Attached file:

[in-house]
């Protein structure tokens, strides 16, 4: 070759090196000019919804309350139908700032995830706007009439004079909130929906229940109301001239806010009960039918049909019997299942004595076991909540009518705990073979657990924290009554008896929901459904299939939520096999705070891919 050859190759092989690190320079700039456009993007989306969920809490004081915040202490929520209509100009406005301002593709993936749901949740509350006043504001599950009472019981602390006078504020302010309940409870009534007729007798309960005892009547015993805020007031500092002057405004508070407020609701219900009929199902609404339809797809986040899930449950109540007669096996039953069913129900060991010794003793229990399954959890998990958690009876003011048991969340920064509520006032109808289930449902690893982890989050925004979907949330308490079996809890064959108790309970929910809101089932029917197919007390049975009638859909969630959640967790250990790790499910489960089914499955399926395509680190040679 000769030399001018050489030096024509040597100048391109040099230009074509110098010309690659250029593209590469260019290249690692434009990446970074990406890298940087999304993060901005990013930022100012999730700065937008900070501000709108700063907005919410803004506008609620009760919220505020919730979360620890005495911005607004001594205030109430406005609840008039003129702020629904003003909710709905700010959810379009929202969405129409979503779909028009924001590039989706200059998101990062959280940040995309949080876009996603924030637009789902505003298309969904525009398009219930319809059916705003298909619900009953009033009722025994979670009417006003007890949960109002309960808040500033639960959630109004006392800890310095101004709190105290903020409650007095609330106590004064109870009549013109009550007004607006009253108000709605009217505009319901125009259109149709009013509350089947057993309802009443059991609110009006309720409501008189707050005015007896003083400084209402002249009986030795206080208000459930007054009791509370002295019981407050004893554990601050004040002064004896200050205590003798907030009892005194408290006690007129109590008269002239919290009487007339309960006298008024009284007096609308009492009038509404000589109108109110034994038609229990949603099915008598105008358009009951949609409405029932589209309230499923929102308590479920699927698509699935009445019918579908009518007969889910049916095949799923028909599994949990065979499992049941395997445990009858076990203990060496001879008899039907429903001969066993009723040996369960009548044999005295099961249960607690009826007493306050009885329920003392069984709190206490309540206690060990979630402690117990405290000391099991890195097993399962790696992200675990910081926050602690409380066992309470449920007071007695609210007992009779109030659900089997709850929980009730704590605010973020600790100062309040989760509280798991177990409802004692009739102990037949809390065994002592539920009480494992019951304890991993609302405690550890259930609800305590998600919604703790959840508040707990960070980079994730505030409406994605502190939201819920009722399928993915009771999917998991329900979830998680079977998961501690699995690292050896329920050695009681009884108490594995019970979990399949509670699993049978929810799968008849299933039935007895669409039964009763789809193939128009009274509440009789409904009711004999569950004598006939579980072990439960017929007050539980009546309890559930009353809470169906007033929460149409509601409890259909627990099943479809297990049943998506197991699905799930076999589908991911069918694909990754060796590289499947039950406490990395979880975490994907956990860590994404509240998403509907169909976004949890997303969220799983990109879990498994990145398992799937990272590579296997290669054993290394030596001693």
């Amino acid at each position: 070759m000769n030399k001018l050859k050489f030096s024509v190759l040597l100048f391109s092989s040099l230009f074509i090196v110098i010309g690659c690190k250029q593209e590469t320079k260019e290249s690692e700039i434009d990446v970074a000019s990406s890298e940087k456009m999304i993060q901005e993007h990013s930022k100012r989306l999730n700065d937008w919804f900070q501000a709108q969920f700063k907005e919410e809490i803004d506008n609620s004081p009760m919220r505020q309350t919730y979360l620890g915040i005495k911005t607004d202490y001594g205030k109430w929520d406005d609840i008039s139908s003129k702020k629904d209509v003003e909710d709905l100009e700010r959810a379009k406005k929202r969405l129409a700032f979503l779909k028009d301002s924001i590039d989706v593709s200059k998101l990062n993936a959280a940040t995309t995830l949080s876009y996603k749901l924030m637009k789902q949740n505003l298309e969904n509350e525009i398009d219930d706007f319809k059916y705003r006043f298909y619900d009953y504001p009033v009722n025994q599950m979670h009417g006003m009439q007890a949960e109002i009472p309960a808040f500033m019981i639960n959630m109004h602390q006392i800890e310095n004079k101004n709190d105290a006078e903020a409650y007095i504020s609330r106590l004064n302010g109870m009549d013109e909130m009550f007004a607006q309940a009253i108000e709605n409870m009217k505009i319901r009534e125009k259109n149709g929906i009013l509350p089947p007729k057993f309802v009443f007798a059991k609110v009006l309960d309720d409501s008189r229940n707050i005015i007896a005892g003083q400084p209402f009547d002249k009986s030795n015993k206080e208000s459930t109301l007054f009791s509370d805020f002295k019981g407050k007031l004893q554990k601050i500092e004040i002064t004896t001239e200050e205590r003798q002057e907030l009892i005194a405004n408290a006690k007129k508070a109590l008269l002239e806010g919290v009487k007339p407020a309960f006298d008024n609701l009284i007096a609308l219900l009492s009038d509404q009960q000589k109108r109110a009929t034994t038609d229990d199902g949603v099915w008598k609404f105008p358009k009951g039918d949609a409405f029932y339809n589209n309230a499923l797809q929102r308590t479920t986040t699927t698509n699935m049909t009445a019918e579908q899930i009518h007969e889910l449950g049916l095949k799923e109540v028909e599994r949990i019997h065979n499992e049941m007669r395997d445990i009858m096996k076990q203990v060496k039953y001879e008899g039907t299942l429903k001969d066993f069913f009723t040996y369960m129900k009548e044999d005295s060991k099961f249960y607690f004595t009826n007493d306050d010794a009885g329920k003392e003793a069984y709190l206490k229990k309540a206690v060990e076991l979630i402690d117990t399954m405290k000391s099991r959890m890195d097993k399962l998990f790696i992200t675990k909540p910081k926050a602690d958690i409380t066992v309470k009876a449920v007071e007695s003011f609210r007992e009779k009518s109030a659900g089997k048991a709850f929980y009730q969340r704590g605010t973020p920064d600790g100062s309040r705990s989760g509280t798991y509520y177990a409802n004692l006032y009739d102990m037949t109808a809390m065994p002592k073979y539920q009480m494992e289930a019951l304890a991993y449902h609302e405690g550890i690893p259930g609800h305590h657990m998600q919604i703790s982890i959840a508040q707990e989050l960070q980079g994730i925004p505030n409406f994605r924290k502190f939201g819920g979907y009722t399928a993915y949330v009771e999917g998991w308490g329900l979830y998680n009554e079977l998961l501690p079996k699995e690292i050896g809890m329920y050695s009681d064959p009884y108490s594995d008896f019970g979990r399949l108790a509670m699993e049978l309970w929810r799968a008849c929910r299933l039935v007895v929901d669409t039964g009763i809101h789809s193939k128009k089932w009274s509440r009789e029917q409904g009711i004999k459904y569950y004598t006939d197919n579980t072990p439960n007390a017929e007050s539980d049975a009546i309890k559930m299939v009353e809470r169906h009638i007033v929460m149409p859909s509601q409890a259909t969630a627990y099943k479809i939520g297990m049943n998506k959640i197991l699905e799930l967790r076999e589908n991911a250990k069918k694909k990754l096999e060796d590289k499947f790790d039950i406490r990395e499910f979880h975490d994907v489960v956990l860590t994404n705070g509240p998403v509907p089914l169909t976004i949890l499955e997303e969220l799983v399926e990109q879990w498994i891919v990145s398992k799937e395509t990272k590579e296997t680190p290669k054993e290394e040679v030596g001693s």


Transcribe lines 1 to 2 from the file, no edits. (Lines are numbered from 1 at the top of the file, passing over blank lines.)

[in-house]
């Protein structure tokens, strides 16, 4: 070759090196000019919804309350139908700032995830706007009439004079909130929906229940109301001239806010009960039918049909019997299942004595076991909540009518705990073979657990924290009554008896929901459904299939939520096999705070891919 050859190759092989690190320079700039456009993007989306969920809490004081915040202490929520209509100009406005301002593709993936749901949740509350006043504001599950009472019981602390006078504020302010309940409870009534007729007798309960005892009547015993805020007031500092002057405004508070407020609701219900009929199902609404339809797809986040899930449950109540007669096996039953069913129900060991010794003793229990399954959890998990958690009876003011048991969340920064509520006032109808289930449902690893982890989050925004979907949330308490079996809890064959108790309970929910809101089932029917197919007390049975009638859909969630959640967790250990790790499910489960089914499955399926395509680190040679 000769030399001018050489030096024509040597100048391109040099230009074509110098010309690659250029593209590469260019290249690692434009990446970074990406890298940087999304993060901005990013930022100012999730700065937008900070501000709108700063907005919410803004506008609620009760919220505020919730979360620890005495911005607004001594205030109430406005609840008039003129702020629904003003909710709905700010959810379009929202969405129409979503779909028009924001590039989706200059998101990062959280940040995309949080876009996603924030637009789902505003298309969904525009398009219930319809059916705003298909619900009953009033009722025994979670009417006003007890949960109002309960808040500033639960959630109004006392800890310095101004709190105290903020409650007095609330106590004064109870009549013109009550007004607006009253108000709605009217505009319901125009259109149709009013509350089947057993309802009443059991609110009006309720409501008189707050005015007896003083400084209402002249009986030795206080208000459930007054009791509370002295019981407050004893554990601050004040002064004896200050205590003798907030009892005194408290006690007129109590008269002239919290009487007339309960006298008024009284007096609308009492009038509404000589109108109110034994038609229990949603099915008598105008358009009951949609409405029932589209309230499923929102308590479920699927698509699935009445019918579908009518007969889910049916095949799923028909599994949990065979499992049941395997445990009858076990203990060496001879008899039907429903001969066993009723040996369960009548044999005295099961249960607690009826007493306050009885329920003392069984709190206490309540206690060990979630402690117990405290000391099991890195097993399962790696992200675990910081926050602690409380066992309470449920007071007695609210007992009779109030659900089997709850929980009730704590605010973020600790100062309040989760509280798991177990409802004692009739102990037949809390065994002592539920009480494992019951304890991993609302405690550890259930609800305590998600919604703790959840508040707990960070980079994730505030409406994605502190939201819920009722399928993915009771999917998991329900979830998680079977998961501690699995690292050896329920050695009681009884108490594995019970979990399949509670699993049978929810799968008849299933039935007895669409039964009763789809193939128009009274509440009789409904009711004999569950004598006939579980072990439960017929007050539980009546309890559930009353809470169906007033929460149409509601409890259909627990099943479809297990049943998506197991699905799930076999589908991911069918694909990754060796590289499947039950406490990395979880975490994907956990860590994404509240998403509907169909976004949890997303969220799983990109879990498994990145398992799937990272590579296997290669054993290394030596001693």